As we heard Mary Oliver’s words earlier, “I don’t know exactly what a prayer is. I do know how to pay attention, how to fall down into the grass, how to kneel down in the grass, how to be idle and blessed, how to stroll through the fields, which is what I have been doing all day. Tell me, what else should I have done? Doesn’t everything die at last, and too soon? Tell me, what is it you plan to do with your one wild and precious life?” Now Rip Van Winkle’s falling down into the grass turns out to take away 20 years from his one wild and precious life. Though he did know how to be idle, he probably never really felt blessed.

Feeling caught between two worlds – living for our mundane needs, while striving for some deeper meaning that’s central to our story – is the bedrock to every mid-life crisis. It’s also essentially the story of our whole lives. How do we live into our full selves while we struggle with making ends meet, or being “a success” in our careers? What success means for each of us will be different, but we all probably share in a common anxiety over these life-long challenges. The Rip Van Winkle story is a sort of 1820s version of quitting your job, buying a red sports car and taking a cross-country road trip with the rock band. When you come back, your family’s probably not going to be waiting – as least not as you once knew it.

Most of us probably will, or already have, faced many versions of the classic mid-life crisis. Feeling like we’re caught between two worlds is at the core of that crisis. The existential question, “Is this all there is?” leads to radical changes – changes that may not actually solve our emotional crisis.

There’s an early John Mayer song that came out about 15 years ago that has a line in it where he’s singing about his “Quarter-Life Crisis.” It’s basically “the new mid-life crisis” for Generation X, and later the Millennial generation, who would both feel it’s sting. For the early Boomers, mid-life crisis was something like how I described it before, or maybe it was some natural expression around being an Empty Nester, or being the age of an Empty Nester and never having had kids. How you’ve lived for a long time, doesn’t exactly work any longer, and you’re left wondering how do you stay true to yourself, when “being true” means more than one thing. Retirement, especially for those whose life revolved around one singular career, is a major shock to our sense of self. We might be eager to take a long-well deserved break from a lifetime of work, but one of the largest ways we’ve spent our lives has come to an end, and we sometimes can struggle through rebuilding our sense of self. The more we identified with our career, the more painful this may be.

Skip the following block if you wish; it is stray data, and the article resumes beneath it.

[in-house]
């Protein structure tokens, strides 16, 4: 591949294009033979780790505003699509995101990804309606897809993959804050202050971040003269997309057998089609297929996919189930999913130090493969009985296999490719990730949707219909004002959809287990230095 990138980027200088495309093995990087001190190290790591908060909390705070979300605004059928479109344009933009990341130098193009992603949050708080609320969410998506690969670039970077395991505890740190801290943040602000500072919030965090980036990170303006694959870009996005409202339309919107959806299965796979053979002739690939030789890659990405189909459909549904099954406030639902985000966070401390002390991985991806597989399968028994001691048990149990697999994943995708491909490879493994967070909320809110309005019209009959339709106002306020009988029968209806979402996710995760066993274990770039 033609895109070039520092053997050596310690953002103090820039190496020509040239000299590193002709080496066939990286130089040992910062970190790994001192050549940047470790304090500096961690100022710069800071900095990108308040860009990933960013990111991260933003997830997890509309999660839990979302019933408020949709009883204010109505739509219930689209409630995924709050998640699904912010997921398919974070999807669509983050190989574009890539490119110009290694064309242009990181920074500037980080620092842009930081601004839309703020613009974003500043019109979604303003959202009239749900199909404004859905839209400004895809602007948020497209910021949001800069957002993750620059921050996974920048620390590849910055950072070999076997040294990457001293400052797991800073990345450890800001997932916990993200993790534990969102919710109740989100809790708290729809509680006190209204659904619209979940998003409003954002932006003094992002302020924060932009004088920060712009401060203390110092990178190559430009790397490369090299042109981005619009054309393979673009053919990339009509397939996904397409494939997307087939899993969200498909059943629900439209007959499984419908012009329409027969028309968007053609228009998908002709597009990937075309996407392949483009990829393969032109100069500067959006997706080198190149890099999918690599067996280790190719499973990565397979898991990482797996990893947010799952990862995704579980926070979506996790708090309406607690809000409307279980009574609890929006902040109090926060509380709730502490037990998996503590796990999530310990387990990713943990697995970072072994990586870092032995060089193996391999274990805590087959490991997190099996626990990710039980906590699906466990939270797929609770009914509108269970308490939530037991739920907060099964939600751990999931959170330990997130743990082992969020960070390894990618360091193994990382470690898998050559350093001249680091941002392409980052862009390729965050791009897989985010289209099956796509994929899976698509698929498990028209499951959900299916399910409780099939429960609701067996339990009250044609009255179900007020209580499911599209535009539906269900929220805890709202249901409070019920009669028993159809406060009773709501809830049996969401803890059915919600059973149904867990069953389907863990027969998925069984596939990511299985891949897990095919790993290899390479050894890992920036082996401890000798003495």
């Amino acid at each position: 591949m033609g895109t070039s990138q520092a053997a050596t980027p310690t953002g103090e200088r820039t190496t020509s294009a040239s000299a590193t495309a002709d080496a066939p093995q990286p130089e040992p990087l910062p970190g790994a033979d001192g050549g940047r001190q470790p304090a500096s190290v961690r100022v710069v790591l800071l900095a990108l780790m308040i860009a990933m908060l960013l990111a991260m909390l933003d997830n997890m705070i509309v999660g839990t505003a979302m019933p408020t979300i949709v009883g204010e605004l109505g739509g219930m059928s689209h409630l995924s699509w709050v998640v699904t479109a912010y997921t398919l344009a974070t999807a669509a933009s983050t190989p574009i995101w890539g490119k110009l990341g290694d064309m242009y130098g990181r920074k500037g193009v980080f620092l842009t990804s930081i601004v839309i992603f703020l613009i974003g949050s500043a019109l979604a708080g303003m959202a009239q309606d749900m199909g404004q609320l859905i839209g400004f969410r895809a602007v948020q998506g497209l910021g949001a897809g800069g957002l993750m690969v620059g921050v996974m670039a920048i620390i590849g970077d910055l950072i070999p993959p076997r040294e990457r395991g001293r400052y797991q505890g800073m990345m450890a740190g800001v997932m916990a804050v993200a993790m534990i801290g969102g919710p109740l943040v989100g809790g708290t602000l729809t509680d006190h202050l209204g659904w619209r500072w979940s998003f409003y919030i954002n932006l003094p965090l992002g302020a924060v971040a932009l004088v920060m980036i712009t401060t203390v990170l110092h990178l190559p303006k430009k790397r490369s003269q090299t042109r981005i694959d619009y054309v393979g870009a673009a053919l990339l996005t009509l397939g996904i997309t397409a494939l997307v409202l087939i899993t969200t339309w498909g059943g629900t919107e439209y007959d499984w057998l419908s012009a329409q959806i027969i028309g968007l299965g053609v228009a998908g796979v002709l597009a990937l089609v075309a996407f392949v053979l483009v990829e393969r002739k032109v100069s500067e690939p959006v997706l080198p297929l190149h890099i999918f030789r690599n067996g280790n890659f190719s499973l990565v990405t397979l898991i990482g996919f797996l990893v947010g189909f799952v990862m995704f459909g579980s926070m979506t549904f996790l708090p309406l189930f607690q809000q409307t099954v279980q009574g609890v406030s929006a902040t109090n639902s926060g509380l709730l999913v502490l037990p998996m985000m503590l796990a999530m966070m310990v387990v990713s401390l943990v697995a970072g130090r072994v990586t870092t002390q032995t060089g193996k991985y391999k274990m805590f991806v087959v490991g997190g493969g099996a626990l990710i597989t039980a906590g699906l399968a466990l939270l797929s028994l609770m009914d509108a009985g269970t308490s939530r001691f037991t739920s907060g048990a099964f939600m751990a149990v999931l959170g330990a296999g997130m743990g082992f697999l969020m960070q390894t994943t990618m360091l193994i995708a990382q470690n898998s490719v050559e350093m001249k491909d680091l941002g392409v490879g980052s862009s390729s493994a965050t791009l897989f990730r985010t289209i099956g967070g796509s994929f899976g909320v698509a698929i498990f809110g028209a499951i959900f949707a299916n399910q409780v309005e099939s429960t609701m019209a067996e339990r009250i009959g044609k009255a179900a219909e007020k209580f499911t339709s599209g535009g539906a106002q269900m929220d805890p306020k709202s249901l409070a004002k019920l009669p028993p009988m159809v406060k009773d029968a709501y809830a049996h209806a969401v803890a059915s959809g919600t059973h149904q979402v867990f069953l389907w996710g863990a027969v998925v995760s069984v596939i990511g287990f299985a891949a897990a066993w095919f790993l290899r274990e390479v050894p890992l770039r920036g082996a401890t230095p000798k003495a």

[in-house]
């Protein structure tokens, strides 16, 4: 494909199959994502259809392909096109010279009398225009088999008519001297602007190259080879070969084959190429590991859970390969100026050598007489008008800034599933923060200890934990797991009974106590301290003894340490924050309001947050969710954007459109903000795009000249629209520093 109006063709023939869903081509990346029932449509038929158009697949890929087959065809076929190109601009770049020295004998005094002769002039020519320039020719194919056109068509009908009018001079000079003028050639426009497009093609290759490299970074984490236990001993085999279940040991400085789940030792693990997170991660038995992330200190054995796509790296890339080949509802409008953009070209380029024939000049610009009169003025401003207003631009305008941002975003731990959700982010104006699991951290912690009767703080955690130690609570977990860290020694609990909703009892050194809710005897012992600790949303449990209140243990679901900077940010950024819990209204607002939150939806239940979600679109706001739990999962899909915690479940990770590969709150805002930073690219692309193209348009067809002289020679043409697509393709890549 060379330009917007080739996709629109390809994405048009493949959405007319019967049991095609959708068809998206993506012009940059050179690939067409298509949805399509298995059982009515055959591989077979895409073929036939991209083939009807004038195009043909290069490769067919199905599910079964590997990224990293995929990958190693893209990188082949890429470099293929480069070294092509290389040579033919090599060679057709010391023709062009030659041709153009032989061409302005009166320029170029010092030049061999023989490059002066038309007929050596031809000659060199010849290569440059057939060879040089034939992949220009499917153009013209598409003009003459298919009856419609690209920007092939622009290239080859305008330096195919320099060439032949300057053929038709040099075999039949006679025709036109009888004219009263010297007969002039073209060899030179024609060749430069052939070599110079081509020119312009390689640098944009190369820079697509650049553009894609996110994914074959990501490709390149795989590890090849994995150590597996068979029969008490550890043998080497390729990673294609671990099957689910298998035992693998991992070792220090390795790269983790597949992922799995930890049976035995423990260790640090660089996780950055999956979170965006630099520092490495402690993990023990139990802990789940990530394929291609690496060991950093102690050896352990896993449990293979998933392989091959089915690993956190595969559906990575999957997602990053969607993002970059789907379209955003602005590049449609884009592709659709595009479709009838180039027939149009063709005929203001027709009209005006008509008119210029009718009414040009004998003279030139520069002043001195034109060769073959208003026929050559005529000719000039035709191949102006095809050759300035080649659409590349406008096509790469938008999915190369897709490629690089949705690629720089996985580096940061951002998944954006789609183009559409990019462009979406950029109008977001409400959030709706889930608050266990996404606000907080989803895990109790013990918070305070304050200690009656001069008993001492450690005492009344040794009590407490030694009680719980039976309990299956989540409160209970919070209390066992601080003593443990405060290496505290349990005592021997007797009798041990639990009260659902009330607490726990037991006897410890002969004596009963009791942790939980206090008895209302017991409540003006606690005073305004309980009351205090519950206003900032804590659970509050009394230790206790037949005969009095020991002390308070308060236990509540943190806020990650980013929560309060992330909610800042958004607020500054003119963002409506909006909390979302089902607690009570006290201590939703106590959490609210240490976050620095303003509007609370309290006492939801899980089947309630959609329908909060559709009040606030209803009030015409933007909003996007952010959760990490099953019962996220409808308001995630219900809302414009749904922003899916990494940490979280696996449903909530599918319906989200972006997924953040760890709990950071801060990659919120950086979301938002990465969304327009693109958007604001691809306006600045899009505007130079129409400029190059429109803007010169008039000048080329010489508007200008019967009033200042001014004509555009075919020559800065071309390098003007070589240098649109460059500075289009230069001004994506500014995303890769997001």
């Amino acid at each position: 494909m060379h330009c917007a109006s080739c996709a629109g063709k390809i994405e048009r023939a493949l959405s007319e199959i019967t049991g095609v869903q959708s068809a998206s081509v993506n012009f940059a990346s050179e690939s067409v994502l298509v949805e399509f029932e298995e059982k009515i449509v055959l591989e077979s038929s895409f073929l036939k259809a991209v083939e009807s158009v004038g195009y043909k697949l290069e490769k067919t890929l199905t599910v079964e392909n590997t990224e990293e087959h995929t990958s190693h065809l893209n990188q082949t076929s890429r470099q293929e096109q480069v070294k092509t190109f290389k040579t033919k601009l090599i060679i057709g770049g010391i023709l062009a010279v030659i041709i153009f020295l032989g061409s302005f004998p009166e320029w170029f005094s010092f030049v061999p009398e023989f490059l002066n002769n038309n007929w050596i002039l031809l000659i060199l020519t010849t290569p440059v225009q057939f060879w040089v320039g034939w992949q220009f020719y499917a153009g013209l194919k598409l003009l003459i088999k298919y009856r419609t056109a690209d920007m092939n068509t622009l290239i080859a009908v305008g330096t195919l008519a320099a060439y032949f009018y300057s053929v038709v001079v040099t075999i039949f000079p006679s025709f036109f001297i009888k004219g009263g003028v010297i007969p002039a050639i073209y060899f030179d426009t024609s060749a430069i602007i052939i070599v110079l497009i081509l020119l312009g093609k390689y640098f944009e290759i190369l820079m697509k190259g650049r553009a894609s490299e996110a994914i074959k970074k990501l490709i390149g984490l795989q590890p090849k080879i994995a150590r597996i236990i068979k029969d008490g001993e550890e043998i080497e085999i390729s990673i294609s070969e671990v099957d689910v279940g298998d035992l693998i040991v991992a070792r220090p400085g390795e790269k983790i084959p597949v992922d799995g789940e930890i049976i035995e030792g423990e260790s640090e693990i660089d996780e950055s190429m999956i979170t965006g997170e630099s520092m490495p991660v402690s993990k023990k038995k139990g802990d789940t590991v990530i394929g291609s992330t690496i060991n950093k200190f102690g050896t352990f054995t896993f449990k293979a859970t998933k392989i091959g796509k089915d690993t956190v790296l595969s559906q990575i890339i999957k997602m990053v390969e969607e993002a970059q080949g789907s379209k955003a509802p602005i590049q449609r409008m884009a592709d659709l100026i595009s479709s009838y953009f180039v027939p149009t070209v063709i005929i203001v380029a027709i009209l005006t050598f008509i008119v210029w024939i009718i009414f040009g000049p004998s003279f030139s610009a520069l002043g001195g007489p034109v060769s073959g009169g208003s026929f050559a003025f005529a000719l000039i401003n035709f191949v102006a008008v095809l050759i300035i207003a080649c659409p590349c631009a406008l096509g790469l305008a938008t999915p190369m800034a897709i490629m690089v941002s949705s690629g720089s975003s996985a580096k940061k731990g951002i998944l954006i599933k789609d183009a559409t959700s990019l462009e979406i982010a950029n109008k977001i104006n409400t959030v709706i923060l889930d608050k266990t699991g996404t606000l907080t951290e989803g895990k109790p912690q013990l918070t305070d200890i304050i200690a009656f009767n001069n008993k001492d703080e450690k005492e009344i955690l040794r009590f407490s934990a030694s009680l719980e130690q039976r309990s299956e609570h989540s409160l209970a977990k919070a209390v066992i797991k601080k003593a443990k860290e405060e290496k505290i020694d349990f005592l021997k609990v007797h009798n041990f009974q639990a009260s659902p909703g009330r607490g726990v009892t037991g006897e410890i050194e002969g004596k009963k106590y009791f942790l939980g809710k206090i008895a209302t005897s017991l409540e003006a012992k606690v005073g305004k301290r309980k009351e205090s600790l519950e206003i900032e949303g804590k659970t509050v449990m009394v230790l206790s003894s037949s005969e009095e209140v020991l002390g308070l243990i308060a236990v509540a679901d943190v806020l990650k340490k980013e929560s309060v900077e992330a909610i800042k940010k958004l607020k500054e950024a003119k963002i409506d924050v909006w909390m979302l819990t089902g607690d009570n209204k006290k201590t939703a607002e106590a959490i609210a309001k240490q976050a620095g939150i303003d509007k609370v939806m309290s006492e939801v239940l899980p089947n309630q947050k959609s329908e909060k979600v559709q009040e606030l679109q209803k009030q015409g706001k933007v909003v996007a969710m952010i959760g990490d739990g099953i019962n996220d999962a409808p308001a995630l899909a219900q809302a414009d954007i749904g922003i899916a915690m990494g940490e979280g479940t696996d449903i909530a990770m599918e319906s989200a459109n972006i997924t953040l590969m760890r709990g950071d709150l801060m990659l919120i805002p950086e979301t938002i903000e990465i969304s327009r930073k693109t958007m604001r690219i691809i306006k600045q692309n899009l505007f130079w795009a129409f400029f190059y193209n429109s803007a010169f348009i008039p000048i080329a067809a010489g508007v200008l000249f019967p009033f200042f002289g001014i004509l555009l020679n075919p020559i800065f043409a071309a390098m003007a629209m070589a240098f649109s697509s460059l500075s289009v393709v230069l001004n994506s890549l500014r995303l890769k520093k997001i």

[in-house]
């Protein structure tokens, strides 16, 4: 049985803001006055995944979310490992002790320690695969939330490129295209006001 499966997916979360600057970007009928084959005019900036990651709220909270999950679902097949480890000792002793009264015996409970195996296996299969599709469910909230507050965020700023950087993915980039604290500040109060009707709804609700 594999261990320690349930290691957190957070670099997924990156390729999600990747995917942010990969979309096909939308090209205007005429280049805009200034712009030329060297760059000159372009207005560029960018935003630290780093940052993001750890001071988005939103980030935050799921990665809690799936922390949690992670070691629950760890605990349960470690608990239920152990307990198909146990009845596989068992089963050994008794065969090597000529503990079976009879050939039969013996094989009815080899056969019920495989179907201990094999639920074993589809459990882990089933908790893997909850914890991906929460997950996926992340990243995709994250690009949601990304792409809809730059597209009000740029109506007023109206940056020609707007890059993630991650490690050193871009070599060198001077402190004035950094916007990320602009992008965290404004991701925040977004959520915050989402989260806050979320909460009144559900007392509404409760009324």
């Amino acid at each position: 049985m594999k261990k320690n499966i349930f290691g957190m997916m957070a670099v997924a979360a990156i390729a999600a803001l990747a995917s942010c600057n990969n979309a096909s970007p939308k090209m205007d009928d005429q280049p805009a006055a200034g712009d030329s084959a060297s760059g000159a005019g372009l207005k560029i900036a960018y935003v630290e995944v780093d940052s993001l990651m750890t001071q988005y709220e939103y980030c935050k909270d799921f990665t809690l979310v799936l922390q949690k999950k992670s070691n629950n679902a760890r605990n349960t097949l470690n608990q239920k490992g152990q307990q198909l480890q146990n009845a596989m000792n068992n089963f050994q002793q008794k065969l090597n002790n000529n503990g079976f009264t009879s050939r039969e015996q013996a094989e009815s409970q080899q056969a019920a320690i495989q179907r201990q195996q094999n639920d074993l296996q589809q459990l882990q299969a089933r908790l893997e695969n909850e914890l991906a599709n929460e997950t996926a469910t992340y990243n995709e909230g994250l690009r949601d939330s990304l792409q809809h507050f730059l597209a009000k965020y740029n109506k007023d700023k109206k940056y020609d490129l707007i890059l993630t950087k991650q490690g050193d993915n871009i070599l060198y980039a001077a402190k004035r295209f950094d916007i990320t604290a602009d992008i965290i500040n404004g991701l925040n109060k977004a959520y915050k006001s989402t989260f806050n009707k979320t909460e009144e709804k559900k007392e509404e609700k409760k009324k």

The Quarter-life crisis is something different. There’s still the same sense of crisis of identity, but the world’s pressures are different. My generation and the one following me, are highly unlikely to stay in the same career for 30 years, or retire before we’re 70. Retiring at 65 is already almost impossible for the late-Boomer generation. My Dad worked till he was 70, and forced into retirement, or he would have probably chosen to work till he was 75. But after his time in the Navy, he worked in the same career (telecommunications) for just shy of 50 years. I’m not sure that’s possible for young adults going into the work world today – certainly not likely for staying in the same company. My husband has been working at the same not-for-profit for almost 20 years, and when our friends hear that, their eyes bug out like they’re looking at a unicorn. There are outliers, but our world is forming a new normal.

For the upcoming generation – being 25 seems to ask the question – “What will I do next?” It’s the natural response to uncertainty, lack of stability, and a future that appears to confuse all of us these days. Do we risk doing what we’ve done again and again, or do we risk starting over, not knowing what may come? Maybe that’s a challenge for all of us, at all stages of our lives.